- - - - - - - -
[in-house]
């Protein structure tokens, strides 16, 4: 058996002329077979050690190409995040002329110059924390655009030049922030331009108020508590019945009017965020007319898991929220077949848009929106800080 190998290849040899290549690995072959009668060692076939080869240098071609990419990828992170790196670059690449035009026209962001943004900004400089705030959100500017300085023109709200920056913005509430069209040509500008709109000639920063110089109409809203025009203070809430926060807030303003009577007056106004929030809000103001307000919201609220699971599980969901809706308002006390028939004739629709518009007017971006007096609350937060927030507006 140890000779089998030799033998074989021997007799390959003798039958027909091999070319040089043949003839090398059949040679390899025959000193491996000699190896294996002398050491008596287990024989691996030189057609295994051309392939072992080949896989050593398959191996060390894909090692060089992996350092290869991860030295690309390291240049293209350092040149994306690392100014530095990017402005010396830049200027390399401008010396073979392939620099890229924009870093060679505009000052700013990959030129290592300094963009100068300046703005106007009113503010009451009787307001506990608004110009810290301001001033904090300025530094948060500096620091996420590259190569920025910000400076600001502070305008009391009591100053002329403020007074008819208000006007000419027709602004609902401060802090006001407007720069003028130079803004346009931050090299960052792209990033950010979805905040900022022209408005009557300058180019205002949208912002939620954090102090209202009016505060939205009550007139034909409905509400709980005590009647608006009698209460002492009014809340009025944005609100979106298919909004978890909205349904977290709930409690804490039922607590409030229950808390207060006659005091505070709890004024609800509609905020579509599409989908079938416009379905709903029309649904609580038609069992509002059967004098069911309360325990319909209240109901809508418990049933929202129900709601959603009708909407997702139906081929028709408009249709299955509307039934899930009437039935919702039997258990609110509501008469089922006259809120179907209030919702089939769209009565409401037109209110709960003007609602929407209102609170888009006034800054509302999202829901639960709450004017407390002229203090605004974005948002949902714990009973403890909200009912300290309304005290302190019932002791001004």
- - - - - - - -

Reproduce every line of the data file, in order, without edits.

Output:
[in-house]
């Protein structure tokens, strides 16, 4: 058996002329077979050690190409995040002329110059924390655009030049922030331009108020508590019945009017965020007319898991929220077949848009929106800080 190998290849040899290549690995072959009668060692076939080869240098071609990419990828992170790196670059690449035009026209962001943004900004400089705030959100500017300085023109709200920056913005509430069209040509500008709109000639920063110089109409809203025009203070809430926060807030303003009577007056106004929030809000103001307000919201609220699971599980969901809706308002006390028939004739629709518009007017971006007096609350937060927030507006 140890000779089998030799033998074989021997007799390959003798039958027909091999070319040089043949003839090398059949040679390899025959000193491996000699190896294996002398050491008596287990024989691996030189057609295994051309392939072992080949896989050593398959191996060390894909090692060089992996350092290869991860030295690309390291240049293209350092040149994306690392100014530095990017402005010396830049200027390399401008010396073979392939620099890229924009870093060679505009000052700013990959030129290592300094963009100068300046703005106007009113503010009451009787307001506990608004110009810290301001001033904090300025530094948060500096620091996420590259190569920025910000400076600001502070305008009391009591100053002329403020007074008819208000006007000419027709602004609902401060802090006001407007720069003028130079803004346009931050090299960052792209990033950010979805905040900022022209408005009557300058180019205002949208912002939620954090102090209202009016505060939205009550007139034909409905509400709980005590009647608006009698209460002492009014809340009025944005609100979106298919909004978890909205349904977290709930409690804490039922607590409030229950808390207060006659005091505070709890004024609800509609905020579509599409989908079938416009379905709903029309649904609580038609069992509002059967004098069911309360325990319909209240109901809508418990049933929202129900709601959603009708909407997702139906081929028709408009249709299955509307039934899930009437039935919702039997258990609110509501008469089922006259809120179907209030919702089939769209009565409401037109209110709960003007609602929407209102609170888009006034800054509302999202829901639960709450004017407390002229203090605004974005948002949902714990009973403890909200009912300290309304005290302190019932002791001004």